Founded in 2010 and acquired two years later by Facebook, Instagram does have a story to tell as it aggressively moves towards securing one billion users. Mike Krieger co-founded the popular photo-sharing app along with his Stanford college mate Kevin Systrom in 2010. After Facebook’s acquisition of the app, Instagram has seen rapid success, and the founders attribute a significant chunk of this growth to India.
India, with its dynamic audience has become a test bed for many a great tech brands and projects. For Instagram, the market here is full of promise and excitement. In an interview with the ToI, co-founder Krieger talked about how India has emerged as a key market for Instagram as it chalks out its path from the 800-million to 1 billion monthly user mark.
“We grew from 700 million to 800 million monthly active users, or MAUs, just in a space of 100 days. India is a huge contributor to that growth. We think of it as a market with a lot of promise and excitement. So as we draw up the path from 800 million to 900 million to a billion users, we see India as being a very key market for us. India would be a primary component of in that journey,” Krieger is quoted as saying.
It was five years ago that Instagram launched on the Android platform, which opened up the market for the company internationally. “Five years ago, we were still an even split between the US and international, and now it is 70 percent international, if not more,” says Krieger.
However, bringing a product like this to India where data and connectivity issues still prevail is no simple task. As Krieger notes, joining hands with Facebook helped it understand the nature of the market. “One of the most important things that has come up from talking to the Facebook teams is the opportunity size in markets. India is a huge market for Facebook, even knowing what the benchmark is can be really helpful. And then there is a ton of research they’ve done over the years on data usage, and on ways one can think of countries in a more nuanced way and treat people as people and not as a country. They have been able to bring that nuance because their infrastructure has the ability to figure the network connectivity, the device the person is using, rather than targeting by country which is too broad.” ALSO READ: Clips app by Apple: Steroid shot for your social media obsession
Having Facebook’s data on the market was not enough and Instagram deployed engineering and product teams in India to understand the loopholes in their own product. One of the issues raised was of people who were not sure of installing Instagram on their phones, and for them the company started building the mobile web experience. This is because with apps there comes a need to have more storage on a device, along with data commitments. Last year, Instagram unlocked the ability for users to post pictures on the web. Krieger says the company is also trying to test Instagram Stories on the mobile web.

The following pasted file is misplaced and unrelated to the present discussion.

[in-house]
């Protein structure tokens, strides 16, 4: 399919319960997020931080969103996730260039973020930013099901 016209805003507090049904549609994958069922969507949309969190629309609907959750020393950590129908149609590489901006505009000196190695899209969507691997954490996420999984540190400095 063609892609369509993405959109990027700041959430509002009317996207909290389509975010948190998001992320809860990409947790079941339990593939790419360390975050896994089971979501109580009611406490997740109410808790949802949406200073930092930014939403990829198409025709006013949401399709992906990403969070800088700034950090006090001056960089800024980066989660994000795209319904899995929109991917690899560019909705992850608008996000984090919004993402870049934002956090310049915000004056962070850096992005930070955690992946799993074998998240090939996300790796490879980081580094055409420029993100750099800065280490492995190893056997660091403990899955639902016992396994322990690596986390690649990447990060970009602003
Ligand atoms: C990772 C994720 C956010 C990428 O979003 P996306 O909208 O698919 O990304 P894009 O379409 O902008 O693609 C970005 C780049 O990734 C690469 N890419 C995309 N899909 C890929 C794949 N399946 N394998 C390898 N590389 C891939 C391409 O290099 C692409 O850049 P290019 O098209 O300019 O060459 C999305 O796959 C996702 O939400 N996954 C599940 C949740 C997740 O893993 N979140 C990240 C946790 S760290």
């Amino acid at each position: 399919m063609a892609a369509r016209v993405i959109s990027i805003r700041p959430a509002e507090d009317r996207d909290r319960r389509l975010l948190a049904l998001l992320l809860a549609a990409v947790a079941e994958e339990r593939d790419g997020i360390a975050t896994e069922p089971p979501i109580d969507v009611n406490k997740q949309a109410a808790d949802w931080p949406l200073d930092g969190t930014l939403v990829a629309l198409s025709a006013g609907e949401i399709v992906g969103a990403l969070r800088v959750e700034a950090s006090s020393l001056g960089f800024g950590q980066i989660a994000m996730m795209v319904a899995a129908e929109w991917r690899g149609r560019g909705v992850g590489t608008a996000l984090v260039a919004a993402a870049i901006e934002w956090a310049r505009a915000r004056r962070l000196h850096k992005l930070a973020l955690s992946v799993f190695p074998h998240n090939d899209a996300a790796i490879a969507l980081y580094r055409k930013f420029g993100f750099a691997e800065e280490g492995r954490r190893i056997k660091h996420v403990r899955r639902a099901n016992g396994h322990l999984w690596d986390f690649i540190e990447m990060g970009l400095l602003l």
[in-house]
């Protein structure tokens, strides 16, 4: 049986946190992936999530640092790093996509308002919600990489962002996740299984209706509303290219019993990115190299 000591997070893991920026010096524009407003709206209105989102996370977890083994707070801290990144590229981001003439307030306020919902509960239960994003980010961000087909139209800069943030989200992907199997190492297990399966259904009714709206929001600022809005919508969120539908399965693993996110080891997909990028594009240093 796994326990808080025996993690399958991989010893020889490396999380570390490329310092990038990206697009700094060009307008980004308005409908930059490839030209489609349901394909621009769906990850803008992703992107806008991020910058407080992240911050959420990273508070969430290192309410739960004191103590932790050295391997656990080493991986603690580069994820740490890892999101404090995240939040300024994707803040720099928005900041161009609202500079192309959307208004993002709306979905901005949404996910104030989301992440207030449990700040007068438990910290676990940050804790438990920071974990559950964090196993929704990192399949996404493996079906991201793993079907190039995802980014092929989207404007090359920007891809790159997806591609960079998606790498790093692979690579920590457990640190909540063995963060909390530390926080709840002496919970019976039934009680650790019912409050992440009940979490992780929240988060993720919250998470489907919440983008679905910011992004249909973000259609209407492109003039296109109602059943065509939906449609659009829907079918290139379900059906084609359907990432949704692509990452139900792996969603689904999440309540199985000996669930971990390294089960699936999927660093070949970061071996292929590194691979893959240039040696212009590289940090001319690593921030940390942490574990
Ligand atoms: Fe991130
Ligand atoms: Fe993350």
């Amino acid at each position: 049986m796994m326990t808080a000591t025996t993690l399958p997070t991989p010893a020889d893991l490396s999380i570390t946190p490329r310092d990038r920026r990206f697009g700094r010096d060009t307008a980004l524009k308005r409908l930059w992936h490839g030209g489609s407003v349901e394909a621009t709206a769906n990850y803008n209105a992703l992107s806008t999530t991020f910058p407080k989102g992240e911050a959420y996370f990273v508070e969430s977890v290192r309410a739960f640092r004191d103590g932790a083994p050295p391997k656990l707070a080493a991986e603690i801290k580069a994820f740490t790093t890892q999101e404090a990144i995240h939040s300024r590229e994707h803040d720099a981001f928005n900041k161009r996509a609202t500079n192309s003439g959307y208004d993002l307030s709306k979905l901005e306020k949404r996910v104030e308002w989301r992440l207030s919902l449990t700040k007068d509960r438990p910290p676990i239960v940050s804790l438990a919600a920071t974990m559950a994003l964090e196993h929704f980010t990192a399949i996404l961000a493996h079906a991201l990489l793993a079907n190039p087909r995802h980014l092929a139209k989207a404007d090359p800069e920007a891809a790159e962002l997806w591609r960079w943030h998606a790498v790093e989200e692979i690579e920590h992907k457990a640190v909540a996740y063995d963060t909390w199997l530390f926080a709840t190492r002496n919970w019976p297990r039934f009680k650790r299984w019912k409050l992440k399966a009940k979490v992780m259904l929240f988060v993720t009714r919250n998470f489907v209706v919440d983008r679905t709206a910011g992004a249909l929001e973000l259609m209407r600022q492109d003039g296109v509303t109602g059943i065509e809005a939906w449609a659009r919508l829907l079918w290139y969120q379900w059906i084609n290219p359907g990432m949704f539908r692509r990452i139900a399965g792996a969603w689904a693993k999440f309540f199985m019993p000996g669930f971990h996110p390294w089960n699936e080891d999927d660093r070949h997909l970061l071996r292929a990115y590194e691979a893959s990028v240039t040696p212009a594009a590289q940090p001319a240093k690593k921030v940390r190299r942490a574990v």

“We have invested a lot in mobile web based on the feedback we have gotten from users in emerging markets like India. We try and be very problemcentric at Instagram. The biggest issues like our app uses too much data, takes too much space — we thought if we solve these two problems then we get more people to try us.” ALSO READ: Here’s why Facebook Messenger, WhatsApp, Snapchat, Instagram have all turned into each other’s clones
If we go by global numbers, Instagram ranks fourth in the list of top free apps on iOS. However, if you bring attention to the Indian numbers, the photo-sharing app sits sweet on number two, after parent Facebook in the list of top apps. The failed acquisition of rival app, Snapchat, by Facebook is world-known, however, Zuckerberg left no stone unturned to bring all the elements to Instagram. Be it filters or disappearing Stories, Instagram did get notorious for becoming a clone, but it all proved successful for the app. In April this year, Instagram recorded 700 million monthly active users, thereby wooing a chunk of Snapchat users.
But does it bother the chiefs when Instagram is called a clone of Snapchat? Krieger says for users to adopt to a product, there needs to be a continuous improvement and every country has a different composition of the audience. In the US, Snapchat is the sole winner, while in other countries Instagram takes the leading spot. ALSO READ: Cloning Snapchat Stories worked beautifully for Instagram, it now has 700 million monthly active users
“As for the US, Snapchat is still strong and that’s a great thing to internalize for our teams. It’s an interesting competition. For us the path forward is what’s the Instagrammy version of Stories, which is integrated with our product and brings our own ideas to the table. We launched the polling sticker because feedback and comments have been part of Instagram since the beginning. The key is that if we would have brought it (Stories) and stopped there, then it would have been the only narrative and people would have said, ‘Look at Instagram, they copied Snapchat and it didn’t work’. But instead, we have continued to iterate and done a bunch of work. One of the biggest things we have focused on around Stories is performance and that has helped in it being used.”
Going forward, Instagram aims to make its portal more supportive for businesses. It recently doubled its advertising base to 2 million. However, the company is not only focusing on big advertisers but on the number of small businesses. “A lot of the products we are building now is to help enable these small businesses. We are also working on Instagram Direct (which lets users send messages to one or more people) to help business owners. As we look to the future, monetization and commerce are not only for generating revenues but our role in the world is towards empowering local businesses and giving them tools to grow,” says Krieger.